We are totally opposed to the government handing over any more cash to the private owners of Railtrack. Instead we demand that if individual shareholders depend on their shares as a means of keeping their heads above water then they should be "means tested" to prove it just as those who seek state benefits have to at the present time.
Railtrack workers who were given shares in lieu of wages should of course be compensated including protecting their pension benefits.
A worker paying towards his or her occupational pension scheme is in effect deferring a part of their weekly wage to the day they retire and are entitled to reimbursement. That is not the case for the fat cats who were only too willing to take the profits in the form of share dividends when they could.
The state now owns Railtrack. The government will appoint the ten to fifteen directors who will run the "not for profit trust" board as well as the "supervisory board" above it, just as they do with NHS trusts.
There will be no private shareholders who will go along to annual company meetings and elect the board according to the amounts of shares they own.
What happens now of course with any private company is that the big shareholders don't bother turning up and cast their block votes by proxy whilst the little shareholders who attend the AGM will moan but have no power to change anything.
The Treasury will decide the amount of money it will channel annually to the trust through the strategic rail authority.
So, despite Byers' attempts to set as much distance as possible between the New Labour government and the day to day running of the railways, the angry commuter waiting in vain for the 7.54 am train to Waterloo will increasingly blame the government when it doesn't turn up.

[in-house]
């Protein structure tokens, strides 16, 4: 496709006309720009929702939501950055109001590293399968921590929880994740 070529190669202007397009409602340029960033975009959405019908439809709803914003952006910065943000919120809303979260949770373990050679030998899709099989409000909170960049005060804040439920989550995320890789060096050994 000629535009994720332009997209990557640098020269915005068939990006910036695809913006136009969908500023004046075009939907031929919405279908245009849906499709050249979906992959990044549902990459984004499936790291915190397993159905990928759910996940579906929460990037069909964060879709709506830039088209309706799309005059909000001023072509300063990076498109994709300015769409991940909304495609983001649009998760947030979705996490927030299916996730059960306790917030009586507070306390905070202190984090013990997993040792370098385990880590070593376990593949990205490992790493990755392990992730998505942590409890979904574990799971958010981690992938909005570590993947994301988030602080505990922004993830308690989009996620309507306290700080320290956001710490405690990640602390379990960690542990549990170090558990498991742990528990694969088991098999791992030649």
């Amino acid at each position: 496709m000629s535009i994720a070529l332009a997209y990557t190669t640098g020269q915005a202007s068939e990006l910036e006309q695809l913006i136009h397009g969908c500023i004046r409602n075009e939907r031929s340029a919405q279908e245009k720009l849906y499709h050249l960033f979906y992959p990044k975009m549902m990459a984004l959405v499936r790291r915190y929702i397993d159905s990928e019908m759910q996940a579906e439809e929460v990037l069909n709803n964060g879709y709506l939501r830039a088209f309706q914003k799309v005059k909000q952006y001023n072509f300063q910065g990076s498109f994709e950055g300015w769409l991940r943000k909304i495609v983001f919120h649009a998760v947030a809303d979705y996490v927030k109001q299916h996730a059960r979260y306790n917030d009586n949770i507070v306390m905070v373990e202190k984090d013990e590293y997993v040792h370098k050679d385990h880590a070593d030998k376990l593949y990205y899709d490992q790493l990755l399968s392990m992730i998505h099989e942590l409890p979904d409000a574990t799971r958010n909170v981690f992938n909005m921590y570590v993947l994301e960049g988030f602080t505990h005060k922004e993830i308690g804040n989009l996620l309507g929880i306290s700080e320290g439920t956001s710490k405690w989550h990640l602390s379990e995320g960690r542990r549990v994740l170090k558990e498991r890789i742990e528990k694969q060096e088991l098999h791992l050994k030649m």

The rail industry will continue to be starved of proper investment by a Treasury that will see its income from workers' taxes and other forms of taxation suffer a dramatic fall as the recession hits and people lose their jobs.
A Socialist Programme For Rail
AS SOCIALISTS, we demand that the rail industry be properly funded and investment is put in to ensure that rail safety is the number one priority, including the rapid fitting of the train stopping system that ensures no more Ladbroke Groves take place.
Rail workers are the real experts on the industry. They know where investment is required to ensure proper safety and the efficient running of the system.
The rail unions must have a major say in the running of the industry. That means direct representation on the board of a wholly publicly owned rail industry.
We don't want fancy worker directors on obscene levels of pay who are not directly answerable to the workers as Byers seems to be proposing. Instead they should be directly elected by the workers through their own union structures with the wages of an average railworker.
If they fail to represent the real interests of the rail workers they should be brought to account and removed if necessary to be replaced by others who will.
The working class as a whole must also have a direct say in the industry. This is the section of society which has no financial interest in the return on capital invested but does have an interest in creating a system to meet the needs of the population as a whole.
The trade unions are the mass organisations representing the working class. They, along with consumer groups, passenger groups and others, including political parties which fully support the concept of public ownership, should have representation on the rail board.
It is clearer than ever before that a democratic socialist transport plan needs to be introduced to ensure the integration of all forms of public transport, including rail, the bus industry, air transport and London Underground.
The Socialist would welcome your views on this issue.
In The Socialist 26 October 2001: